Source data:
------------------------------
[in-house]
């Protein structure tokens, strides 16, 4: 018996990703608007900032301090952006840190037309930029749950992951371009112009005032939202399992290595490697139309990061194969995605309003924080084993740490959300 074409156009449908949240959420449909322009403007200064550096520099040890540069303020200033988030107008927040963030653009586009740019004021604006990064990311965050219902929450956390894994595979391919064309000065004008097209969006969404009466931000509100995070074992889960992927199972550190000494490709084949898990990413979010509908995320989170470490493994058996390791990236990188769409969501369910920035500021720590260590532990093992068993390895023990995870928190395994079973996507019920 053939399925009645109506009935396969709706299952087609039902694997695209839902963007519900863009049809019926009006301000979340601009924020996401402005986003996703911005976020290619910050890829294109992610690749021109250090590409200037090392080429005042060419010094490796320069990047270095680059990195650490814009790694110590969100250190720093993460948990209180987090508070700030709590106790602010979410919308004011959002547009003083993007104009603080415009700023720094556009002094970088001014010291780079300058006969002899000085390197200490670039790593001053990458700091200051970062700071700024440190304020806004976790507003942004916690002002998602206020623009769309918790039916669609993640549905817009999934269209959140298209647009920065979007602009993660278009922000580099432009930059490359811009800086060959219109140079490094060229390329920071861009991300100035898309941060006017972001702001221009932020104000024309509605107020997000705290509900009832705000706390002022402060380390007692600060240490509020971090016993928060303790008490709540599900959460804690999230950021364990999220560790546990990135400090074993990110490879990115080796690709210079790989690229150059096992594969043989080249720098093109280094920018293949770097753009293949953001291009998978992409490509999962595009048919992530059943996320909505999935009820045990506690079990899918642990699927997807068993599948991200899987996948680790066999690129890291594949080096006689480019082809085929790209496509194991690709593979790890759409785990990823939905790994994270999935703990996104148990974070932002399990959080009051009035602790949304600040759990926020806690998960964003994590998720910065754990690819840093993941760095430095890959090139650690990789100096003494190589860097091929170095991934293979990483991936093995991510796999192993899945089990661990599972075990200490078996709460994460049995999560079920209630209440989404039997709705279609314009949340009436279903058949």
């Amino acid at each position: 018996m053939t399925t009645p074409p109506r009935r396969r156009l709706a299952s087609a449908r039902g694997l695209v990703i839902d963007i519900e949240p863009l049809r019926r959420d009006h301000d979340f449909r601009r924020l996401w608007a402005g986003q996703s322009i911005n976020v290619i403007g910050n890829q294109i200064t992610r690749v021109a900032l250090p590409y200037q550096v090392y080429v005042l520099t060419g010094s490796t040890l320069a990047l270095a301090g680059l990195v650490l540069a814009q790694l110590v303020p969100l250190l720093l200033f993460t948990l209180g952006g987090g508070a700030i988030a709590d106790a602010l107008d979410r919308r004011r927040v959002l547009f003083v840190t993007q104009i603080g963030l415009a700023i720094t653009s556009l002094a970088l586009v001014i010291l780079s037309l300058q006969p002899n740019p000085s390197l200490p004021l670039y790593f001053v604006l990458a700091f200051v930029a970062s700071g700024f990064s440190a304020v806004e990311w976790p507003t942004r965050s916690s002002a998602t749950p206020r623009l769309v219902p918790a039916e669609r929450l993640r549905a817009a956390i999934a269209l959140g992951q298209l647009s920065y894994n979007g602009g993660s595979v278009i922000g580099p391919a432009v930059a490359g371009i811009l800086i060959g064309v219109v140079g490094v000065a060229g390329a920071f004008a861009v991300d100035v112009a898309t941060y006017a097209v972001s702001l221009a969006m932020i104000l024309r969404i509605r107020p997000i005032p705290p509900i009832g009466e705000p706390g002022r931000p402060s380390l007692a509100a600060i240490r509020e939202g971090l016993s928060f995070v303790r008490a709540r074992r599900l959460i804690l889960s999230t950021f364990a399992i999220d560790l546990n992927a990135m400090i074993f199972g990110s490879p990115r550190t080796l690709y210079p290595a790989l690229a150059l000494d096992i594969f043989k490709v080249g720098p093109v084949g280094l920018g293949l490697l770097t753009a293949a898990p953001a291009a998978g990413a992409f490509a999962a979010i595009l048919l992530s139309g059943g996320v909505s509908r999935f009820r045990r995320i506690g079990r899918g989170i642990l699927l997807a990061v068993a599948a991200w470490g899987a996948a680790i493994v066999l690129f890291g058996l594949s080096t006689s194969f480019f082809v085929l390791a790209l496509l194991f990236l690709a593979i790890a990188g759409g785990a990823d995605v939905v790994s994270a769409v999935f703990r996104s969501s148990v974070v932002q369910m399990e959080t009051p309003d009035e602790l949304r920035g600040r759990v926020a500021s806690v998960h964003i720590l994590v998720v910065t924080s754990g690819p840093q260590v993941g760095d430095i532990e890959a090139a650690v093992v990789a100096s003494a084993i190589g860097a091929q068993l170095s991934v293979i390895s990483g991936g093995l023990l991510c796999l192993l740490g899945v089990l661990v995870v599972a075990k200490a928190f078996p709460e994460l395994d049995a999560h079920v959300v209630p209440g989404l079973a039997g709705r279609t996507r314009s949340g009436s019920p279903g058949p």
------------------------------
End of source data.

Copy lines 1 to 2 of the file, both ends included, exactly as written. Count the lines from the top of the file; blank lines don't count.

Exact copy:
[in-house]
């Protein structure tokens, strides 16, 4: 018996990703608007900032301090952006840190037309930029749950992951371009112009005032939202399992290595490697139309990061194969995605309003924080084993740490959300 074409156009449908949240959420449909322009403007200064550096520099040890540069303020200033988030107008927040963030653009586009740019004021604006990064990311965050219902929450956390894994595979391919064309000065004008097209969006969404009466931000509100995070074992889960992927199972550190000494490709084949898990990413979010509908995320989170470490493994058996390791990236990188769409969501369910920035500021720590260590532990093992068993390895023990995870928190395994079973996507019920 053939399925009645109506009935396969709706299952087609039902694997695209839902963007519900863009049809019926009006301000979340601009924020996401402005986003996703911005976020290619910050890829294109992610690749021109250090590409200037090392080429005042060419010094490796320069990047270095680059990195650490814009790694110590969100250190720093993460948990209180987090508070700030709590106790602010979410919308004011959002547009003083993007104009603080415009700023720094556009002094970088001014010291780079300058006969002899000085390197200490670039790593001053990458700091200051970062700071700024440190304020806004976790507003942004916690002002998602206020623009769309918790039916669609993640549905817009999934269209959140298209647009920065979007602009993660278009922000580099432009930059490359811009800086060959219109140079490094060229390329920071861009991300100035898309941060006017972001702001221009932020104000024309509605107020997000705290509900009832705000706390002022402060380390007692600060240490509020971090016993928060303790008490709540599900959460804690999230950021364990999220560790546990990135400090074993990110490879990115080796690709210079790989690229150059096992594969043989080249720098093109280094920018293949770097753009293949953001291009998978992409490509999962595009048919992530059943996320909505999935009820045990506690079990899918642990699927997807068993599948991200899987996948680790066999690129890291594949080096006689480019082809085929790209496509194991690709593979790890759409785990990823939905790994994270999935703990996104148990974070932002399990959080009051009035602790949304600040759990926020806690998960964003994590998720910065754990690819840093993941760095430095890959090139650690990789100096003494190589860097091929170095991934293979990483991936093995991510796999192993899945089990661990599972075990200490078996709460994460049995999560079920209630209440989404039997709705279609314009949340009436279903058949």